Hemimetabolism

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Related to hemimetabolous: holometabolous, hemimetabolous metamorphosis

Hemimetabolism

 

incomplete metamorphosis, a type of postembryonic development in insects of several systematic groups (such as dragonflies, mayflies, stone flies, Orthoptera, and Hemiptera). From the eggs come larvae (nymphs), which outwardly are similar to mature insects in that they have faceted eyes and a jointed tarsus, as well as mouth organs just as an adult does. Various orders of insects in the post-embryonic stage have from three to 30 nymph stages. Metamorphosis of the nymph into an adult insect takes place without the chrysalis stage. Sometimes the term “hemimetabolism” is used only for the development of the dragonfly, mayfly, and stone fly, which in the nymph stage have provisional or temporary organs (branchiae, masks); the development of other insects with incomplete metamorphosis, in which the larvae lack provisional organs, is called “paurometabolism.” The opposite of hemimetabolism is holometabolism.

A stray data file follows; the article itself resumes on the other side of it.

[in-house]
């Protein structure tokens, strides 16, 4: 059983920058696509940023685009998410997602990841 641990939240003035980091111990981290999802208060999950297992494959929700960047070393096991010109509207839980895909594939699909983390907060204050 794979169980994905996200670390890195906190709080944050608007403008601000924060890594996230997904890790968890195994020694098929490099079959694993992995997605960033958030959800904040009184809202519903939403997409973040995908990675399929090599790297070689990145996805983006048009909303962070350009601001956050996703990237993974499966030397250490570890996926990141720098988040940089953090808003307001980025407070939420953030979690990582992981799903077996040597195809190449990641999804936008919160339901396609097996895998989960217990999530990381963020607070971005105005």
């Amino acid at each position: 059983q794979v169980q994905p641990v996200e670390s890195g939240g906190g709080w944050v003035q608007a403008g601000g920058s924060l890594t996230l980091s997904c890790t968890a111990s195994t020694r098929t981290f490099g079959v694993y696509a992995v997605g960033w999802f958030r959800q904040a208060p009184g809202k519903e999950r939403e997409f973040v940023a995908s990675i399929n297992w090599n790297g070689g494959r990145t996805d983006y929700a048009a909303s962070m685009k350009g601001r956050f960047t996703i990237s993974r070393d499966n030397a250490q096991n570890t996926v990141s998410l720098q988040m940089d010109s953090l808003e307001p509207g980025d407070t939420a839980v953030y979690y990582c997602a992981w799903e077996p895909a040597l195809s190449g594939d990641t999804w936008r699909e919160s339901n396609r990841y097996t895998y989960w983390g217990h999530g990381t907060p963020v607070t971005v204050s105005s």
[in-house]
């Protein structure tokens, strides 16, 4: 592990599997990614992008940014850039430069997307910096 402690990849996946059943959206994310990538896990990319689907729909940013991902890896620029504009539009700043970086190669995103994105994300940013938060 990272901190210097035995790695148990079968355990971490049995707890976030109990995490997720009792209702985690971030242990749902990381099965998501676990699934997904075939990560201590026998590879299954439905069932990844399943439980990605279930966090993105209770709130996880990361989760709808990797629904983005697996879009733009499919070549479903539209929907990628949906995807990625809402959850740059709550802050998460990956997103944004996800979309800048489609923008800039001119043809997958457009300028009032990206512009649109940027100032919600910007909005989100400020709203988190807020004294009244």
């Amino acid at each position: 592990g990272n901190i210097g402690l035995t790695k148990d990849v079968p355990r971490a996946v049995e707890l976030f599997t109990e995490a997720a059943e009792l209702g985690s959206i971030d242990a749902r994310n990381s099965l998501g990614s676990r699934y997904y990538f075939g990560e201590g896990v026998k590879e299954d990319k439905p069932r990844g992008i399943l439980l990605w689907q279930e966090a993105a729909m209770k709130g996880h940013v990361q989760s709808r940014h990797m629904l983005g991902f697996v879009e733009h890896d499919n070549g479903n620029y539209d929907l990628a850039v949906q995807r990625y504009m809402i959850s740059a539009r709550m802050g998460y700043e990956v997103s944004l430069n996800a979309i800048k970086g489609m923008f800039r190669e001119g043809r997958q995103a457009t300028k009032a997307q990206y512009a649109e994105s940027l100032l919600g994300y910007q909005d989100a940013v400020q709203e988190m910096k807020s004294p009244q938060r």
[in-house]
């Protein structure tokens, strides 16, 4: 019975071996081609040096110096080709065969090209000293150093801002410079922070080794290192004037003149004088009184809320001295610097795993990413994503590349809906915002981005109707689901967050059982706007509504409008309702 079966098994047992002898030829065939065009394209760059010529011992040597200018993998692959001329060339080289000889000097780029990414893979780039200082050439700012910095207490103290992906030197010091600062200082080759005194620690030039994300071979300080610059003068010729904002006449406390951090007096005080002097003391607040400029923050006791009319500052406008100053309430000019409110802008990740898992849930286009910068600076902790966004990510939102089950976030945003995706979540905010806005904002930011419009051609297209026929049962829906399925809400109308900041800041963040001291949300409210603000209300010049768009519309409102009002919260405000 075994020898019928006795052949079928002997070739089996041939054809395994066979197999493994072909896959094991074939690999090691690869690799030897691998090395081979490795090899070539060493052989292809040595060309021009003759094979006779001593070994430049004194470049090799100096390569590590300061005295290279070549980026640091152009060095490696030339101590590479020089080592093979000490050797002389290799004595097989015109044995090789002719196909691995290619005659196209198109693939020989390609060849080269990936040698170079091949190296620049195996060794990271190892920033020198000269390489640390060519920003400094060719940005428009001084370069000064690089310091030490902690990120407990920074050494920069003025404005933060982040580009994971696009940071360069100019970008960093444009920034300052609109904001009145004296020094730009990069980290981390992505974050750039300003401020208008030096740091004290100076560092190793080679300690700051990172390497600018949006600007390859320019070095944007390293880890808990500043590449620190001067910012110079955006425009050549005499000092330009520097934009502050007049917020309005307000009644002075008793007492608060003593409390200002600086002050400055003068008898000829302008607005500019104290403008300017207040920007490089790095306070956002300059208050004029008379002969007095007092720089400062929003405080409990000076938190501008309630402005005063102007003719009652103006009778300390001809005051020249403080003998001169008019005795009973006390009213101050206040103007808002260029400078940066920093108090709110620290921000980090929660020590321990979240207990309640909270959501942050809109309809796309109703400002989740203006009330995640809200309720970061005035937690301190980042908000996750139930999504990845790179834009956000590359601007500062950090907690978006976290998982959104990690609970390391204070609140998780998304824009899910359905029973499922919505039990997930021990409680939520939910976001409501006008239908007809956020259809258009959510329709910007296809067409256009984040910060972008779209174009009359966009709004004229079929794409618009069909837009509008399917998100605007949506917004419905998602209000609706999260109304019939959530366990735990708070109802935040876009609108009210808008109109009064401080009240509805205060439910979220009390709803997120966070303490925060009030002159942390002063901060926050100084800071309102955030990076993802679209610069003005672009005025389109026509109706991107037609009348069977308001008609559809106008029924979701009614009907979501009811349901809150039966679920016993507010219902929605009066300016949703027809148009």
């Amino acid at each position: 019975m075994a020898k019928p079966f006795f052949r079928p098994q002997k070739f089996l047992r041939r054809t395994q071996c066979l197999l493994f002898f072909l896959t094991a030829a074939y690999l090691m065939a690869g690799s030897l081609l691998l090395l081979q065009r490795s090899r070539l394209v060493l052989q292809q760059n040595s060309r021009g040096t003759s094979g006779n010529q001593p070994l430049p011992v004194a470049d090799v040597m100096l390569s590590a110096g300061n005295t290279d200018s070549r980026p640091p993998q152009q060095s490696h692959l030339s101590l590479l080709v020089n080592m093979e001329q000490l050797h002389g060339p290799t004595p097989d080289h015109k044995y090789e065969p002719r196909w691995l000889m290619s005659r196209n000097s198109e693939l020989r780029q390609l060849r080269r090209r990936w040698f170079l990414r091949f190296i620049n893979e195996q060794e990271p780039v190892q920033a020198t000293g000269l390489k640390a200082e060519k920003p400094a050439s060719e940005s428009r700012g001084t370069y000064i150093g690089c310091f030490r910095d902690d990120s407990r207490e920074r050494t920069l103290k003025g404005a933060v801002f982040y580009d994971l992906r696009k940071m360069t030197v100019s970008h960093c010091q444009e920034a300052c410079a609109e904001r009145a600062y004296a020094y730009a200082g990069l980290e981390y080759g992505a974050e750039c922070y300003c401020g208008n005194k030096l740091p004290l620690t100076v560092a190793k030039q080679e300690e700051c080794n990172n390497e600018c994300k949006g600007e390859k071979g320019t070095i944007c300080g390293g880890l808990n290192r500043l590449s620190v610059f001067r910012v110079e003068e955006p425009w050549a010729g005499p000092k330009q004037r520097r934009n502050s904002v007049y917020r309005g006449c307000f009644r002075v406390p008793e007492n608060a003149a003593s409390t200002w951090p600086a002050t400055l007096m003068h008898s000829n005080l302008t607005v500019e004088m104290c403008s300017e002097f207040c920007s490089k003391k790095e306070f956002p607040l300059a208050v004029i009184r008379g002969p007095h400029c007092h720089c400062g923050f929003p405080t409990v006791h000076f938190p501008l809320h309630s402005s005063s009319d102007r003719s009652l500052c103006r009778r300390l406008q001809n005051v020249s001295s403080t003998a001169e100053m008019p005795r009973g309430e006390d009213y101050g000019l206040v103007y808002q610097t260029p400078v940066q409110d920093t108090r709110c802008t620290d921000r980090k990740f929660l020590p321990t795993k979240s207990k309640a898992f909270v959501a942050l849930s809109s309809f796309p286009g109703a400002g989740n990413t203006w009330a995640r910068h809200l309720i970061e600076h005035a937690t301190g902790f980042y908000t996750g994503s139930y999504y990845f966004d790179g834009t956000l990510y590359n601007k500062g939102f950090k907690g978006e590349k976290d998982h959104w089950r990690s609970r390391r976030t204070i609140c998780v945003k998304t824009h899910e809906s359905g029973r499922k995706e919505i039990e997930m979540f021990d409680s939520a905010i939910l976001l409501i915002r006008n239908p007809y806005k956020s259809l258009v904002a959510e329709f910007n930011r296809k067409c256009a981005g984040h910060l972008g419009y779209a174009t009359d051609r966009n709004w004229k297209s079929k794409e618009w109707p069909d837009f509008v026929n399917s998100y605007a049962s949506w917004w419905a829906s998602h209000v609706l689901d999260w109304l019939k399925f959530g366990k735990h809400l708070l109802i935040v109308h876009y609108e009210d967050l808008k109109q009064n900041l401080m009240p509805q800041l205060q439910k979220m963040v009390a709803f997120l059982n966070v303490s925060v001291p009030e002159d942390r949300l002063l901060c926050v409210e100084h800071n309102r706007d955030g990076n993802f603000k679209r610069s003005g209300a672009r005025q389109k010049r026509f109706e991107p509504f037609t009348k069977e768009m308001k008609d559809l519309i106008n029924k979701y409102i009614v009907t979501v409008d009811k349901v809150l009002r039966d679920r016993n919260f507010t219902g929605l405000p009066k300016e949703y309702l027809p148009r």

M. S. GILIAROV

References in periodicals archive ?
Of note is that females of other hemimetabolous species also tend to have longer antennae than males (Chinta et al.
Their taxon sample was comprised of 32 exemplars representing all orders of Holometabola, including 8 beetles in as many families (and representing all 4 suborders), 2 Strepsiptera, and 2 hemimetabolous insect outgroups.
Functions of the ecdysone receptor isoformA in the hemimetabolous insect Blattella germanica revealed by systemic RNAi in vivo.